Test z/OS-based Programs with a Simulated Past or Future System Date
SoftDate™ was developed to assist in the increasing need to have e-Application 21st Century Calendar Compliance, easily integrating as a standard step in the final stages of program testing.
Many programs have features that are activated only under certain date and time conditions, such as:
- End of month, end of quarter or end of year
- Policy anniversary
- Bond maturity
- Overdue payment
- License expiry, and so on
This type of date-dependent processing is virtually universal across a wide variety of applications found in all industry segments. Such programs cannot be fully tested without running them under simulated current date and time conditions that will trigger these special processing paths.
SoftDate also allows you to cater for special requirements such as:
- Re-running failed production jobs on the same apparent system date
- Simulating correct local date and time for users in widely dispersed geographic locations and time zones, independent of the actual physical location of their data center - a valuable feature in data center consolidation
SoftDate gives you a simple mechanism to test date-dependent logic in your programs without requiring cumbersome and expensive procedures such as 'IPL'ing a test LPAR with the required date. Applications that contain time- sensitive logic also require testing for all possible date and time conditions. SoftDate provides the ability to correctly test against these predicted time events.
SoftDate can be turned on at the individual job step, TSO, CICS or IMS user level without impacting other jobs or users running in the same system.
How Does SoftDate Work?
SoftDate works by dynamically front-ending system routines used to obtain the current date and time. This front-ending occurs only in regions where it is required. Other regions and system processes that do not require SoftDate are completely unaffected.
In cases where it is needed, SoftDate lets the system routine return the current date and time and then applies the adjustment factor requested by the user.
The SoftDate “Minimum Impact” Approach
Past approaches to date simulation have invariably involved creating modified versions of key system routines. These patched routines then allow the simulation product to gain control whenever any program running in the z/OS® system requests the system date or time. The product then typically scans its own internal tables to determine if the caller requires a simulated date, and returns the simulated value if so, otherwise passing the call off to the standard system routine. This is a high impact approach because:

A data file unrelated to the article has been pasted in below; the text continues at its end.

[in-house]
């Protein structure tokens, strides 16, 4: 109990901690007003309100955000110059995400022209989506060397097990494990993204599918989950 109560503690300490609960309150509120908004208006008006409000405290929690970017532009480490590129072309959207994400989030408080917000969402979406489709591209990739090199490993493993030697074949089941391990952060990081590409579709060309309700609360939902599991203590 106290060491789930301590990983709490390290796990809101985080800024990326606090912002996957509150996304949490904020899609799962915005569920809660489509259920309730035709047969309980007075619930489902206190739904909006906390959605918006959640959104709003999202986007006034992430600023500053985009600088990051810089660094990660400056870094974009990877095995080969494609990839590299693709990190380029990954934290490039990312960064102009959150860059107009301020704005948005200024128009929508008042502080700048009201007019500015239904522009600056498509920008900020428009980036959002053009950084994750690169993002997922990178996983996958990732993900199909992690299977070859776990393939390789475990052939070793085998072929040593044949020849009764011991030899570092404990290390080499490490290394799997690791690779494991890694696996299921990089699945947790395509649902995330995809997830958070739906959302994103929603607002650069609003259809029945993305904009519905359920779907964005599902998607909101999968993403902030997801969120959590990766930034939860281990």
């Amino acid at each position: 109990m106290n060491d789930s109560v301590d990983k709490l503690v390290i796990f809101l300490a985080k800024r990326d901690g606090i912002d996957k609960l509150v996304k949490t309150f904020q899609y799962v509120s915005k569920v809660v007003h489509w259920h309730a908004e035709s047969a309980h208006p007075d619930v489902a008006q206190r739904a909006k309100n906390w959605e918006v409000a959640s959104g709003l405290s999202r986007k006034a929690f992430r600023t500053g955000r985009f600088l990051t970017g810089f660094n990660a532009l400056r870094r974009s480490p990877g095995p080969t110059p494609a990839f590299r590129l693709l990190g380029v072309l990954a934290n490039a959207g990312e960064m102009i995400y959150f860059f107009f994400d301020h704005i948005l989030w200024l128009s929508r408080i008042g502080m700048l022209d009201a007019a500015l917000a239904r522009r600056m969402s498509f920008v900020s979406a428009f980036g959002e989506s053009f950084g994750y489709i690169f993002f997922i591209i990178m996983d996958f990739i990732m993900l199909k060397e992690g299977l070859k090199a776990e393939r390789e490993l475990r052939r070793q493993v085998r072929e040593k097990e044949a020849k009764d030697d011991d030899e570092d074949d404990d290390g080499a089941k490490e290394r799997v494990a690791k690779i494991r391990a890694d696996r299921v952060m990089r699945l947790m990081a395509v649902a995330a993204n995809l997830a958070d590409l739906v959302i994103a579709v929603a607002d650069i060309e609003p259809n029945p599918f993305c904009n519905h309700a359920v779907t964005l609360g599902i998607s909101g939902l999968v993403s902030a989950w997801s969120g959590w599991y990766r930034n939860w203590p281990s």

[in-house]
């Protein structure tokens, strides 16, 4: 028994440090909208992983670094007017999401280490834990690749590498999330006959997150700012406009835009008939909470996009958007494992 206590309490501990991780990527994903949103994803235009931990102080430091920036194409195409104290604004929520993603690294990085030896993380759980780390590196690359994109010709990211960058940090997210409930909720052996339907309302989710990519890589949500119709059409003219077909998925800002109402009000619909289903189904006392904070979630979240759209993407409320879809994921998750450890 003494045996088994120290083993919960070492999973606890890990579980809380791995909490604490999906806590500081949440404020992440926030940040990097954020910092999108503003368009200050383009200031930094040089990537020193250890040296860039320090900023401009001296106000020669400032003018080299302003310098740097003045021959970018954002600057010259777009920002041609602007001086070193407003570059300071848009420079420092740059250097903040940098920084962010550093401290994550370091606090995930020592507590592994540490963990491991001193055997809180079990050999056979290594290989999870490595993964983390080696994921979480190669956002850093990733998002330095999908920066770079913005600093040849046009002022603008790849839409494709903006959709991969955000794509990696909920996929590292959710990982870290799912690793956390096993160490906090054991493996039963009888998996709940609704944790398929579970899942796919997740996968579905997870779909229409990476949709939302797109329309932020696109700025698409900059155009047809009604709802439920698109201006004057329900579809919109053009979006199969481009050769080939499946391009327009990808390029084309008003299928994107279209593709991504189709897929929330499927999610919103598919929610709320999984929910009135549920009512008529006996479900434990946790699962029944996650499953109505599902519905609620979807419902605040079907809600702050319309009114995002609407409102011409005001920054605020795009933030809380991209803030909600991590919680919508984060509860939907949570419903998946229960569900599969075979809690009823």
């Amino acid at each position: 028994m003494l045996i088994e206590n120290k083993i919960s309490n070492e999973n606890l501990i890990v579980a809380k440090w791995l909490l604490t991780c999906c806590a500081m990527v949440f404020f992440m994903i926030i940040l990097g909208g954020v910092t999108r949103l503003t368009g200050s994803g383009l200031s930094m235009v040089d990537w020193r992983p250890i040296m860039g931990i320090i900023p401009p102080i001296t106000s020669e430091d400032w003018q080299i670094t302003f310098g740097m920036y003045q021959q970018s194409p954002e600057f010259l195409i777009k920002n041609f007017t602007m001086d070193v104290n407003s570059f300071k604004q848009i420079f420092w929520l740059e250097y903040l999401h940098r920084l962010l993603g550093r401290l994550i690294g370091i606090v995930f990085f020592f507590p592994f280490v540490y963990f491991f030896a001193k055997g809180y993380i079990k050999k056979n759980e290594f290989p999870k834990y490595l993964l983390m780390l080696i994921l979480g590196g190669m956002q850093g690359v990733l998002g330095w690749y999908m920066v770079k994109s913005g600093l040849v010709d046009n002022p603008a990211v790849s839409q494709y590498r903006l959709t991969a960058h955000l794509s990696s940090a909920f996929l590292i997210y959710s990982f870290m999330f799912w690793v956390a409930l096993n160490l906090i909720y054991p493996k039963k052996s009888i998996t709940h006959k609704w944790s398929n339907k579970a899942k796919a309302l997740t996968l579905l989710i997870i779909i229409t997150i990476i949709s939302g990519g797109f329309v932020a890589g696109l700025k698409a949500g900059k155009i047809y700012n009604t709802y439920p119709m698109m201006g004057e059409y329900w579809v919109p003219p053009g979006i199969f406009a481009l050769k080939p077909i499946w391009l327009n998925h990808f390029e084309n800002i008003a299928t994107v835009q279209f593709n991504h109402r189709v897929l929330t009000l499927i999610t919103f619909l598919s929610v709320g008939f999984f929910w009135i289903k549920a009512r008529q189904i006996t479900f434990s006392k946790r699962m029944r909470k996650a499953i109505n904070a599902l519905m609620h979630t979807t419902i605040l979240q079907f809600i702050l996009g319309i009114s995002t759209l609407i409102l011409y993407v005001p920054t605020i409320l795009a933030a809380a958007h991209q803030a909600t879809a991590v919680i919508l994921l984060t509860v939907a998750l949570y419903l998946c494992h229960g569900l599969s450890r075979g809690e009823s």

- Every date request issued by any program running in the z/OS system will incur overhead. Date requests are issued by many system components as well as application programs and there can easily be thousands or more of these per second in a busy z/OS system. The additional overhead introduced by the simulator will be a substantial cost, particularly when you consider at times there could be no or few actual users of it, but yet every process running on the z/OS system is still penalized.
- The entire z/OS system will be exposed to any stability problems (bugs) that may exist in the product.
By contrast, the SoftDate approach confines its impact to only those regions and users that actually require it. Apart from two trivial exceptions, there is zero impact from SoftDate on regions which are not actively using it. There are no permanent changes to any system routines, and any region that is running without SoftDate active will execute only standard, unmodified system code.
Other SoftDate Benefits
There are a variety of unique SoftDate features and options that supply benefits relating to increased productivity and the reduction of risk:
- Supports Java workloads running under z/OS Unix System Services and WebSphere® Application Server
- Has a powerful and intuitive ISPF front end for defining rules to specify jobs that require SoftDate, meaning you can test with SoftDate without having to make JCL changes
- Offers unrivalled flexibility in rules specification and security controls
- Assists Sarbanes-Oxley compliance for testing date compliance and to protect profit by pre-empting risks of date errors and related issues
- Assists Basel II compliance with risk management testing, protecting your data assets and those transactions running with them
- Does not make permanent changes to critical system routines
- Is under a program of active support and development